As we approach the end of a calendar year, this week’s lectionary readings reference the end of time. At least, that’s what the apocalyptic readings of Daniel and Revelation seem to be about, at first blush. The Ancient One takes the throne, and Jesus arrives on the clouds. What we forget sometimes is that “apocalypse” most accurately means “unveiling.” These passages do not necessarily refer to a nebulous time in the future, but to what already exists around us, if only we are able to perceive it.
At first glance, the world may seem to be a dumpster fire, with particular sore spots related to the pandemic and equity in medical care, climate change and the disparate effects it has on impoverished communities, and tension among people of difference races, ethnicities, and nationalities. It is easy to become overwhelmed, and to pray for Jesus to come again, and quickly!
When we look a little deeper, to uncover the truths that are already here, we find evidence of God at work in the midst of all these conflicts. The dumpster fire includes at least a few flickers of the flame of the Holy Spirit. If we can roll back the veil to see what God is really doing in the world, we will find more cause for hope than for despair. This is not unlike the Sacred Pause that RevGalBlogPals is embarking on for the next few months – instead of focusing on the next task at hand, try to uncover what God is already doing and where God is already leading. When we pause for breath, we may discover new truths and new directions and new revelations of God’s presence.
This week’s Revised Common Lectionary Gospel includes a passage from Jesus’ trial immediately before his execution. It’s a little jarring to hear from Jesus at the end of his earthly life when half the world is already drowning in Christmas music and decorations, in anticipation of the arrival of Jesus as a baby. Jesus’ conversation with Pilate is included to demonstrate that he is the kind of king who answers to a higher power, not the kind who cares about earthly power. If you use this reading in worship, please consider changing the word “Jew” to “Judean.” The words are indistinguishable in Greek. The text itself tells us that the word is meant to refer to the “nation” of people who handed Jesus over. The Judeans of Jesus’ time cannot be equated with Jewish people today, and when they are, only bad things come of it.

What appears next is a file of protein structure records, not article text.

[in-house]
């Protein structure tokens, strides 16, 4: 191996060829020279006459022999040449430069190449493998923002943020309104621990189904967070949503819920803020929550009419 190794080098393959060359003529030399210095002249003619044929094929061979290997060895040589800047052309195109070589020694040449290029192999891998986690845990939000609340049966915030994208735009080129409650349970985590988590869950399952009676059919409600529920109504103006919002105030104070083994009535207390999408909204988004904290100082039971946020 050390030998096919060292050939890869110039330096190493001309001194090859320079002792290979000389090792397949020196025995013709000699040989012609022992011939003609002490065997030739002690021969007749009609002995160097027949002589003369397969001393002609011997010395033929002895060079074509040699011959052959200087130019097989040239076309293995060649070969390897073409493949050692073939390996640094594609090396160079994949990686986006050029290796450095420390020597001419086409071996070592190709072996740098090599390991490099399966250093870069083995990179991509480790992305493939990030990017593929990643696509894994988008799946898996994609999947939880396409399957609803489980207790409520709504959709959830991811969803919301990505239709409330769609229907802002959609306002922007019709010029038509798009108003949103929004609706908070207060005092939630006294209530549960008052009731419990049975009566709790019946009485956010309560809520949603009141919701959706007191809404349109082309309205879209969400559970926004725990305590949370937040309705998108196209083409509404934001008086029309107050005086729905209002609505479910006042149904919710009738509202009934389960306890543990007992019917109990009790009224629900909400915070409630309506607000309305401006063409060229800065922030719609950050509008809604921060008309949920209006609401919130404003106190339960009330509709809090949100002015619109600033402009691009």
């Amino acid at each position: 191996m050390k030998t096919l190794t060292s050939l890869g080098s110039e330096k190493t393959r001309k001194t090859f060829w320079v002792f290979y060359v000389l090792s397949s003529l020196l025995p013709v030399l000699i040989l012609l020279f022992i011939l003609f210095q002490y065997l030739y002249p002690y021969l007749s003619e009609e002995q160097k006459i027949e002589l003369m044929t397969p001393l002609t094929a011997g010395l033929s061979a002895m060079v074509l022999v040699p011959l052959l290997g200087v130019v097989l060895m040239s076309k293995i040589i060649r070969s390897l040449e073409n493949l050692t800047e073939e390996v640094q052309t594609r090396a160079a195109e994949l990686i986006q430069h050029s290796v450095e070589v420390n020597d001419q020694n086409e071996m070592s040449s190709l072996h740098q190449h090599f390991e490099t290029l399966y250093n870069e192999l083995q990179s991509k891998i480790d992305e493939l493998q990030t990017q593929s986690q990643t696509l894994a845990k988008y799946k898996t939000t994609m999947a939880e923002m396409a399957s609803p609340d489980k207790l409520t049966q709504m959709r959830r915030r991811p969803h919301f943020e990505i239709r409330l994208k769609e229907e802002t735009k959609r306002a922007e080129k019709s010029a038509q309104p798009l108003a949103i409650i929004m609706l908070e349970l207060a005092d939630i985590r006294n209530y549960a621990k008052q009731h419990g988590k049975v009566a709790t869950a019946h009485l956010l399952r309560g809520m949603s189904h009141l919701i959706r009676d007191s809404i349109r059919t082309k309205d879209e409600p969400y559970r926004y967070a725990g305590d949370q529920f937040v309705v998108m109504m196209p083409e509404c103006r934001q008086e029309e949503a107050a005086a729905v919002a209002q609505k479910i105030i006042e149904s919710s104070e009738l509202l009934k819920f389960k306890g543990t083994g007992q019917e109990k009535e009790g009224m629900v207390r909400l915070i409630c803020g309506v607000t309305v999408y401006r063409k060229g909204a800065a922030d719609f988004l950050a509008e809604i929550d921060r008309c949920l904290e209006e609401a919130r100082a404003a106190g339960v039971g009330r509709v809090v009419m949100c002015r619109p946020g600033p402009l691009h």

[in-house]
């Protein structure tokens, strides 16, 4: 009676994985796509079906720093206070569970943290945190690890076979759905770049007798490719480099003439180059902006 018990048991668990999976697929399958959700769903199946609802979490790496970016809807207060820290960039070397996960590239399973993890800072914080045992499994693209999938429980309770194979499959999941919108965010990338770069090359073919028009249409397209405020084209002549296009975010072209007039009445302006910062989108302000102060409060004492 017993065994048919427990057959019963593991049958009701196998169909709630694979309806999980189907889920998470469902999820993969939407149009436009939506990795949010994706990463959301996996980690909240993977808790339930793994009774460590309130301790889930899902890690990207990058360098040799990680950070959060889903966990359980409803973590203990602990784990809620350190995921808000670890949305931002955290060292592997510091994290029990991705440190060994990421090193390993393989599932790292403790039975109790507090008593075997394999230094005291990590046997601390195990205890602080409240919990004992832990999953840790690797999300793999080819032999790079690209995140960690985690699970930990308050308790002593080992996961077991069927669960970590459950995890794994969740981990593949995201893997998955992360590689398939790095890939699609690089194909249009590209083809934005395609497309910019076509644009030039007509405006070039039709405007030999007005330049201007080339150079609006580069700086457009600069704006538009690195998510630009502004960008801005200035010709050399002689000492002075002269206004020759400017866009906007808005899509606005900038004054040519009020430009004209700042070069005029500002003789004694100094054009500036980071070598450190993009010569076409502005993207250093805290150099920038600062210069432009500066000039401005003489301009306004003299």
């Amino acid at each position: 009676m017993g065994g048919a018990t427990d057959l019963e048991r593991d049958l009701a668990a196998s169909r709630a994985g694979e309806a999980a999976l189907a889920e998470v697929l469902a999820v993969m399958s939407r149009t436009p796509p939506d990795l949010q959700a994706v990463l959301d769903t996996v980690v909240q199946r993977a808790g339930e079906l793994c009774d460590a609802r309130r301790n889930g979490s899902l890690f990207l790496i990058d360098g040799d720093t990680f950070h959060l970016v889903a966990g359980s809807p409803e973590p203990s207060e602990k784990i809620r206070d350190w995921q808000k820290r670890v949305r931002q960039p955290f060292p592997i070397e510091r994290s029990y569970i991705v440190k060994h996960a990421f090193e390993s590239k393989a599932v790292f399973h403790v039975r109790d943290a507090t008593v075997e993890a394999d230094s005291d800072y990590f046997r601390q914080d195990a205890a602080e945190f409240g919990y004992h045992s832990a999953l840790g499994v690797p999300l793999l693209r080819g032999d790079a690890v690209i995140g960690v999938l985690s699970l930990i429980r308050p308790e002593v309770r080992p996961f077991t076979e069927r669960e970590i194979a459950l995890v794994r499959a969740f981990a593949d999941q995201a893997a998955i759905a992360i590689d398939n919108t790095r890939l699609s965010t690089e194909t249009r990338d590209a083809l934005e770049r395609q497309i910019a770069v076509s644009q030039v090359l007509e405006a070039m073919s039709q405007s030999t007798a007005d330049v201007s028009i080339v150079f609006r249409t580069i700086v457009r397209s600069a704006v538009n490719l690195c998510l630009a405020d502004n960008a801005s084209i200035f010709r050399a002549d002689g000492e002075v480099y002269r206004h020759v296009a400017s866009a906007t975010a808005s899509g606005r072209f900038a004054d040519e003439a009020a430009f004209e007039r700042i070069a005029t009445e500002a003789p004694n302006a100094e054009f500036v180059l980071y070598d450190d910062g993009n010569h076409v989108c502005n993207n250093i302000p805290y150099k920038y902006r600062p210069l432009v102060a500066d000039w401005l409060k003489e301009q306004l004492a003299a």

The Lectionary also includes options from 2 Samuel and the Psalms. Which text are you focusing on for preaching this week? What are the concerns facing your community? How can you pull back the veil to show God at work in your community? Peace and blessings to you this week in your writing and worship prep.
Katya Ouchakof is enjoying a bivocational professional life, serving as a hospital chaplain and a paddlesports professional in Madison, WI (USA).
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